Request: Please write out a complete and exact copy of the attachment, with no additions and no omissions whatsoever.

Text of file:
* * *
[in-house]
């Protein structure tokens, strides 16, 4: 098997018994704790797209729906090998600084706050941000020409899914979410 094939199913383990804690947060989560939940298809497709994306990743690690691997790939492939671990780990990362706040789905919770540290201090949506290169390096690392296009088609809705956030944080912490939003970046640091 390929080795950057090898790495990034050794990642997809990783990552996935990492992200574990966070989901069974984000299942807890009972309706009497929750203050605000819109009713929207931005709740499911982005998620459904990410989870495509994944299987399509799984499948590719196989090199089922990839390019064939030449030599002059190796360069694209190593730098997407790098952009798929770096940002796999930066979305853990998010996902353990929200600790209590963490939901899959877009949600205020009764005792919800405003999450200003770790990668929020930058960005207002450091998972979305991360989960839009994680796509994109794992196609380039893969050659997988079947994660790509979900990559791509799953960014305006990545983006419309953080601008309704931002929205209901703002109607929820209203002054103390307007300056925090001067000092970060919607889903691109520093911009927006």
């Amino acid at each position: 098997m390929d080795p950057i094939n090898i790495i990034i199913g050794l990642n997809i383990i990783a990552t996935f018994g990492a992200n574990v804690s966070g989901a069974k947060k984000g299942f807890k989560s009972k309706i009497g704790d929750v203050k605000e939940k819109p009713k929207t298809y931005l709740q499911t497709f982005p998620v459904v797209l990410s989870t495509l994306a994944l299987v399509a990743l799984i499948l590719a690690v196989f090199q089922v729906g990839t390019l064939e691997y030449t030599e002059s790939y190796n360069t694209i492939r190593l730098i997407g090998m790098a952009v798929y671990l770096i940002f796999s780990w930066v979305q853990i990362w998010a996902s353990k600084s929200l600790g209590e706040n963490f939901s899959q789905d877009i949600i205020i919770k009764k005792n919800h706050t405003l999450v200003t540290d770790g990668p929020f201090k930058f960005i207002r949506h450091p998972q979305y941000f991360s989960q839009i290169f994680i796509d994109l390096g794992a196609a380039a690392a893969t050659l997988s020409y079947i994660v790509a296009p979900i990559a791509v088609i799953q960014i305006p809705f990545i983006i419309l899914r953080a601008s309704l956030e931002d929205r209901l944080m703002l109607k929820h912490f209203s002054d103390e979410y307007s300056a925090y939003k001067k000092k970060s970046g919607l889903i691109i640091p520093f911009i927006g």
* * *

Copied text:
[in-house]
């Protein structure tokens, strides 16, 4: 098997018994704790797209729906090998600084706050941000020409899914979410 094939199913383990804690947060989560939940298809497709994306990743690690691997790939492939671990780990990362706040789905919770540290201090949506290169390096690392296009088609809705956030944080912490939003970046640091 390929080795950057090898790495990034050794990642997809990783990552996935990492992200574990966070989901069974984000299942807890009972309706009497929750203050605000819109009713929207931005709740499911982005998620459904990410989870495509994944299987399509799984499948590719196989090199089922990839390019064939030449030599002059190796360069694209190593730098997407790098952009798929770096940002796999930066979305853990998010996902353990929200600790209590963490939901899959877009949600205020009764005792919800405003999450200003770790990668929020930058960005207002450091998972979305991360989960839009994680796509994109794992196609380039893969050659997988079947994660790509979900990559791509799953960014305006990545983006419309953080601008309704931002929205209901703002109607929820209203002054103390307007300056925090001067000092970060919607889903691109520093911009927006």
């Amino acid at each position: 098997m390929d080795p950057i094939n090898i790495i990034i199913g050794l990642n997809i383990i990783a990552t996935f018994g990492a992200n574990v804690s966070g989901a069974k947060k984000g299942f807890k989560s009972k309706i009497g704790d929750v203050k605000e939940k819109p009713k929207t298809y931005l709740q499911t497709f982005p998620v459904v797209l990410s989870t495509l994306a994944l299987v399509a990743l799984i499948l590719a690690v196989f090199q089922v729906g990839t390019l064939e691997y030449t030599e002059s790939y190796n360069t694209i492939r190593l730098i997407g090998m790098a952009v798929y671990l770096i940002f796999s780990w930066v979305q853990i990362w998010a996902s353990k600084s929200l600790g209590e706040n963490f939901s899959q789905d877009i949600i205020i919770k009764k005792n919800h706050t405003l999450v200003t540290d770790g990668p929020f201090k930058f960005i207002r949506h450091p998972q979305y941000f991360s989960q839009i290169f994680i796509d994109l390096g794992a196609a380039a690392a893969t050659l997988s020409y079947i994660v790509a296009p979900i990559a791509v088609i799953q960014i305006p809705f990545i983006i419309l899914r953080a601008s309704l956030e931002d929205r209901l944080m703002l109607k929820h912490f209203s002054d103390e979410y307007s300056a925090y939003k001067k000092k970060s970046g919607l889903i691109i640091p520093f911009i927006g």